Asked  7 Months ago    Answers:  5   Viewed   25 times

I have experienced some problem by using a nested list in Python in the code shown bleow.

Basically, I have a 2D list contains all 0 values, I want to update the list value in a loop.

However, Python does not produce the result I want. Is there something that I misunderstand about range() and Python list indices?

some_list = 4 * [(4 * [0])]
for i in range(3):
    for j in range(3):
        some_list[i+1][j+1] = 1
for i in range(4):
    print(some_list[i])

The results I expected are:

[0, 0, 0, 0]
[0, 1, 1, 1]
[0, 1, 1, 1]
[0, 1, 1, 1]

But the actual results from Python are:

[0, 1, 1, 1]
[0, 1, 1, 1]
[0, 1, 1, 1]
[0, 1, 1, 1]

What's going on here?

 Answers

94

The problem is caused by the fact that python chooses to pass lists around by reference.

Normally variables are passed "by value", so they operate independently:

>>> a = 1
>>> b = a
>>> a = 2
>>> print b
1

But since lists might get pretty large, rather than shifting the whole list around memory, Python chooses to just use a reference ('pointer' in C terms). If you assign one to another variable, you assign just the reference to it. This means that you can have two variables pointing to the same list in memory:

>>> a = [1]
>>> b = a
>>> a[0] = 2
>>> print b
[2]

So, in your first line of code you have 4 * [0]. Now [0] is a pointer to the value 0 in memory, and when you multiply it, you get four pointers to the same place in memory. BUT when you change one of the values then Python knows that the pointer needs to change to point to the new value:

>>> a = 4 * [0]
>>> a
[0, 0, 0, 0]
>>> [id(v) for v in a]
[33302480, 33302480, 33302480, 33302480]
>>> a[0] = 1
>>> a
[1, 0, 0, 0]

The problem comes when you multiply this list - you get four copies of the list pointer. Now when you change one of the values in one list, all four change together:

>>> a[0][0] = 1
>>> a
[[1, 0, 0, 0], [1, 0, 0, 0], [1, 0, 0, 0], [1, 0, 0, 0]]

The solution is to avoid the second multiplication. A loop does the job:

>>> some_list = [(4 * [0]) for _ in range(4)]
Tuesday, June 1, 2021
 
radmen
answered 7 Months ago
75

The reload built-in function has been moved to importlib module in Python 3.4:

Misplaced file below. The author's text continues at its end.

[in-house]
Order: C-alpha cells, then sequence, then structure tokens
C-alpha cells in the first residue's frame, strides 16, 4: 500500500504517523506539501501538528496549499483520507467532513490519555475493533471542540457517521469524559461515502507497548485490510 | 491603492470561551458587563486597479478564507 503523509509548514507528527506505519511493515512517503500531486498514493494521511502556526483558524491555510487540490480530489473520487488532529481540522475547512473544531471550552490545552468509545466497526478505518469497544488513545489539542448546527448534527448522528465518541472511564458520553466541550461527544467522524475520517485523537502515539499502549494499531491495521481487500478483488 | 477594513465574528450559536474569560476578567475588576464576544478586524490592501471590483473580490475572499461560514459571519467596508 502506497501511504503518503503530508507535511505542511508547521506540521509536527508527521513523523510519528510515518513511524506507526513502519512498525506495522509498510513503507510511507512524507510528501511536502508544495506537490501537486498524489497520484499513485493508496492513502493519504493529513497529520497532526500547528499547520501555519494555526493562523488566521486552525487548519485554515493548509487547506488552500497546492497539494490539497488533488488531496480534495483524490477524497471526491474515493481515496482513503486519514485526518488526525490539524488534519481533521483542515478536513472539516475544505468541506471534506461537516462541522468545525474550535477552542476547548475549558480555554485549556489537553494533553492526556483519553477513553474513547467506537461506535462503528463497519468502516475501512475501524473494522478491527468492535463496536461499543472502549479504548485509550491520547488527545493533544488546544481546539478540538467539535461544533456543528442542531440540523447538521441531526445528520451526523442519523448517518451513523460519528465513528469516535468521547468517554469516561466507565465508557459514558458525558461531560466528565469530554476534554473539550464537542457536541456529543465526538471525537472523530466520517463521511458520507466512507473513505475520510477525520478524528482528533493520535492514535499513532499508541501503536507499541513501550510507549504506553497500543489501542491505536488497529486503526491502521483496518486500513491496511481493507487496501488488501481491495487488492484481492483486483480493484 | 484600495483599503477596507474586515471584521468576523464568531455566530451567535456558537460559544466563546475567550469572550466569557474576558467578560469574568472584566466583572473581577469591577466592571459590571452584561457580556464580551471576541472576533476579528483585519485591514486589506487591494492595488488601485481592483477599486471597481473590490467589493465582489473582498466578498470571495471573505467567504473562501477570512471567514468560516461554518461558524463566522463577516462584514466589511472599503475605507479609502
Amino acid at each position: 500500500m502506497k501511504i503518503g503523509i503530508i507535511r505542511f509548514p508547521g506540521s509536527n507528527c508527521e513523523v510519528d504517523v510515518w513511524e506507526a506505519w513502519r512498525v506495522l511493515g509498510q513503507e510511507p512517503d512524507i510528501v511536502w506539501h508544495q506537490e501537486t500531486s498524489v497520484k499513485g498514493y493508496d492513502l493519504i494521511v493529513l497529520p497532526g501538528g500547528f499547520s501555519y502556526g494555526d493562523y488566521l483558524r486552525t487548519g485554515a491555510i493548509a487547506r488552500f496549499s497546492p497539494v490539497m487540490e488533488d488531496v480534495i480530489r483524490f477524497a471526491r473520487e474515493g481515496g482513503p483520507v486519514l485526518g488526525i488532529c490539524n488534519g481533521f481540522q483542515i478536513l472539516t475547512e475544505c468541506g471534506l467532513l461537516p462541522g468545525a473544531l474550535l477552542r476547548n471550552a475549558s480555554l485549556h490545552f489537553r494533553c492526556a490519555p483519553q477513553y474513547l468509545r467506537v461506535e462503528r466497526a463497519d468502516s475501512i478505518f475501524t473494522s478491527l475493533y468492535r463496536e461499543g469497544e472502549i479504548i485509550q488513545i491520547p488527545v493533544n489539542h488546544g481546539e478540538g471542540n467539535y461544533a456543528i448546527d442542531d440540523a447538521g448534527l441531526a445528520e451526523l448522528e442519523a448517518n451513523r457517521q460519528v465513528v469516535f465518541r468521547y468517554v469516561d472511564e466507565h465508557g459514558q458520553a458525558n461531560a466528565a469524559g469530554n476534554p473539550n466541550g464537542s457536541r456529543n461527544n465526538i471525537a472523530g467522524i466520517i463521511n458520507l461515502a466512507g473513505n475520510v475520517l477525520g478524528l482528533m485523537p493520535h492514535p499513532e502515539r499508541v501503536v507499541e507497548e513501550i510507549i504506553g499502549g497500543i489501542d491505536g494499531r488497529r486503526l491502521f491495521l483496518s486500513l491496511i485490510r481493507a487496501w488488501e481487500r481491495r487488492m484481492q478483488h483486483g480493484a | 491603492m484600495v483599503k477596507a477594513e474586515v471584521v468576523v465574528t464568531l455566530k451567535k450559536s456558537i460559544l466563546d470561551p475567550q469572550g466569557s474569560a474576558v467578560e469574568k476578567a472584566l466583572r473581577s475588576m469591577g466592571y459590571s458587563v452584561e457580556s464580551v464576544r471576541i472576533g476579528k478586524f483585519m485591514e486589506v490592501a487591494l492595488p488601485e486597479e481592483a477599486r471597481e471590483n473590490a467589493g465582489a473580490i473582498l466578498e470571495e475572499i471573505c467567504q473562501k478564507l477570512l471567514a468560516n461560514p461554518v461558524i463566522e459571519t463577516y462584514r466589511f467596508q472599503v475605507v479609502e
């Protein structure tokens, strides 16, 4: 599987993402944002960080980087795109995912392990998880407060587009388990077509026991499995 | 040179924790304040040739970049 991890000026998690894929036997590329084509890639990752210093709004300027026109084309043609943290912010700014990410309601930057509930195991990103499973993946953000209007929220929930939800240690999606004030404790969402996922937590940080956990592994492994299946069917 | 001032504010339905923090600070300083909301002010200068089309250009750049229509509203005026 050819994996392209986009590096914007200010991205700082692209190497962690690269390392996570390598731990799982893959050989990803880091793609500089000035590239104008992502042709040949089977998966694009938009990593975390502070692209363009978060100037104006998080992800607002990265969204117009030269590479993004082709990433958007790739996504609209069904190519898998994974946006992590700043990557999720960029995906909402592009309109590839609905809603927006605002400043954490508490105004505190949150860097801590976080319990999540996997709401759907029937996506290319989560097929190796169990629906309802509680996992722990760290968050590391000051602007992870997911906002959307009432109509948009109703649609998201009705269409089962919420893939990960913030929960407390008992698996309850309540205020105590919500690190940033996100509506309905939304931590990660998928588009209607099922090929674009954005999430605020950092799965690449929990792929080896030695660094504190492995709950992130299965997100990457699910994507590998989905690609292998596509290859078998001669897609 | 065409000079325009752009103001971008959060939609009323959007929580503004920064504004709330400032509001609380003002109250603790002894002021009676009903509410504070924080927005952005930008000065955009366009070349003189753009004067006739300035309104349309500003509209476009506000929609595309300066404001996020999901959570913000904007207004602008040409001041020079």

In [18]: from importlib import reload

In [19]: reload?
Reload the module and return it.

The module must have been successfully imported before.

As pointed out by @JPaget in comments reload() function has been moved from imp to importlib module in Python 3.4+. From what's new in Python 3.4:

The reload() function has been moved from imp to importlib as part of the imp module deprecation

Thursday, August 12, 2021
 
bimal
answered 4 Months ago
58

use the following to convert to a timestamp in python 2

int((mod_time.mktime(first_run.timetuple())+first_run.microsecond/1000000.0))

Sunday, August 22, 2021
 
waylaidwanderer
answered 4 Months ago
96

The for ... in ... clauses inside a list comprehension need to go in the same order as if they were normal for-loops:

>>> test = [[1, 2, 3], [4, 5], [6, 7, 8]]
>>> t3 = [y for x in test for y in x]
>>> t3
[1, 2, 3, 4, 5, 6, 7, 8]
>>>
Friday, August 27, 2021
 
Scheff's Cat
answered 4 Months ago
63

Firstly, list, set and string are already builtin functions, so using these names is not recommended. I also think your over complicating the problem slightly, since all you need to do is group the letters together, and do some summing of the values afterwards.

In order to make this problem easier for yourself, you need to somehow group the first values of each list, and take the sum of the values after that. One possible way is to group the first values with a collections.defaultdict, then sum the corresponding values afterwards:

from collections import defaultdict

lsts = [['a',14,2], ['b',10,1], ['a',3,12], ['r',5,5], ['r',6,13]]

groups = defaultdict(list)
for letter, first, second in lsts:
    groups[letter].append([first, second])
# defaultdict(<class 'list'>, {'a': [[14, 2], [3, 12]], 'b': [[10, 1]], 'r': [[5, 5], [6, 13]]})

result = []
for key, value in groups.items():
    sums = [sum(x) for x in zip(*value)]
    result.append([key] + sums)

print(result)

Which Outputs:

[['a', 17, 14], ['b', 10, 1], ['r', 11, 18]]

The resultant list can also be written with this list comprehension:

result = [[[key] + [sum(x) for x in zip(*value)]] for key, value in groups.items()]

Another way is to use itertools.groupby:

from itertools import groupby
from operator import itemgetter

grouped = [list(g) for _, g in groupby(sorted(lsts), key = itemgetter(0))]
# [[['a', 3, 12], ['a', 14, 2]], [['b', 10, 1]], [['r', 5, 5], ['r', 6, 13]]]

result = []
for group in grouped:
    numbers = [x[1:] for x in group]
    sums = [sum(x) for x in zip(*numbers)]
    result.append([[group[0][0]] + sums])
print(result)

Which also outputs:

[['a', 17, 14], ['b', 10, 1], ['r', 11, 18]]

Note: The second approach could also be written as a big list comprehension:

result = [[[group[0][0]] + [sum(x) for x in zip(*[x[1:] for x in group])]] for group in [list(g) for _, g in groupby(sorted(lsts), key = itemgetter(0))]]

But this is ugly and unreadable, and shouldn't be used.

Saturday, December 4, 2021
 
Ramacciotti
answered 3 Days ago
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